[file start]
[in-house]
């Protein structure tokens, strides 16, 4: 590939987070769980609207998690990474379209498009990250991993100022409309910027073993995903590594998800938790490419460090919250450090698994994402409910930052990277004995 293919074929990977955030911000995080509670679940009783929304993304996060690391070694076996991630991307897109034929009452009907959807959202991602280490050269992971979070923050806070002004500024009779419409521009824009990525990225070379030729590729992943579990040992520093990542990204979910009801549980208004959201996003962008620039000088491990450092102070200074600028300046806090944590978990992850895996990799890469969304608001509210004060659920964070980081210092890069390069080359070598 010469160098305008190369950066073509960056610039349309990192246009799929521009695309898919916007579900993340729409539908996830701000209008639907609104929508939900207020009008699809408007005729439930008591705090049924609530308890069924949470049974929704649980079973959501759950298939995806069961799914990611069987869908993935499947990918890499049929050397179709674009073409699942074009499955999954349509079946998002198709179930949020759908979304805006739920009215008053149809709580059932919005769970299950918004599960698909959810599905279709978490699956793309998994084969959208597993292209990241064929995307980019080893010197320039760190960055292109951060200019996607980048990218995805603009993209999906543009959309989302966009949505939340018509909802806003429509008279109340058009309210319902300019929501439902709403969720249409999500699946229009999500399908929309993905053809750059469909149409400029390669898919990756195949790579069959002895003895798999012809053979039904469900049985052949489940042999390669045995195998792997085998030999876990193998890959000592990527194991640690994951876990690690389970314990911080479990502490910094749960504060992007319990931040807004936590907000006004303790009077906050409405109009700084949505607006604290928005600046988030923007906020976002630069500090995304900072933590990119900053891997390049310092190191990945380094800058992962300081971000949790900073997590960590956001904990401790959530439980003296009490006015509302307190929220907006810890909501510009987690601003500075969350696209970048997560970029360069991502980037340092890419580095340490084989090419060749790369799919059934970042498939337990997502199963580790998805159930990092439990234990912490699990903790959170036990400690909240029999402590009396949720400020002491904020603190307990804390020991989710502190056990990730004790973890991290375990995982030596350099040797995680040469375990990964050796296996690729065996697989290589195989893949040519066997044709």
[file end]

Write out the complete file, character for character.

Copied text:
[in-house]
């Protein structure tokens, strides 16, 4: 590939987070769980609207998690990474379209498009990250991993100022409309910027073993995903590594998800938790490419460090919250450090698994994402409910930052990277004995 293919074929990977955030911000995080509670679940009783929304993304996060690391070694076996991630991307897109034929009452009907959807959202991602280490050269992971979070923050806070002004500024009779419409521009824009990525990225070379030729590729992943579990040992520093990542990204979910009801549980208004959201996003962008620039000088491990450092102070200074600028300046806090944590978990992850895996990799890469969304608001509210004060659920964070980081210092890069390069080359070598 010469160098305008190369950066073509960056610039349309990192246009799929521009695309898919916007579900993340729409539908996830701000209008639907609104929508939900207020009008699809408007005729439930008591705090049924609530308890069924949470049974929704649980079973959501759950298939995806069961799914990611069987869908993935499947990918890499049929050397179709674009073409699942074009499955999954349509079946998002198709179930949020759908979304805006739920009215008053149809709580059932919005769970299950918004599960698909959810599905279709978490699956793309998994084969959208597993292209990241064929995307980019080893010197320039760190960055292109951060200019996607980048990218995805603009993209999906543009959309989302966009949505939340018509909802806003429509008279109340058009309210319902300019929501439902709403969720249409999500699946229009999500399908929309993905053809750059469909149409400029390669898919990756195949790579069959002895003895798999012809053979039904469900049985052949489940042999390669045995195998792997085998030999876990193998890959000592990527194991640690994951876990690690389970314990911080479990502490910094749960504060992007319990931040807004936590907000006004303790009077906050409405109009700084949505607006604290928005600046988030923007906020976002630069500090995304900072933590990119900053891997390049310092190191990945380094800058992962300081971000949790900073997590960590956001904990401790959530439980003296009490006015509302307190929220907006810890909501510009987690601003500075969350696209970048997560970029360069991502980037340092890419580095340490084989090419060749790369799919059934970042498939337990997502199963580790998805159930990092439990234990912490699990903790959170036990400690909240029999402590009396949720400020002491904020603190307990804390020991989710502190056990990730004790973890991290375990995982030596350099040797995680040469375990990964050796296996690729065996697989290589195989893949040519066997044709």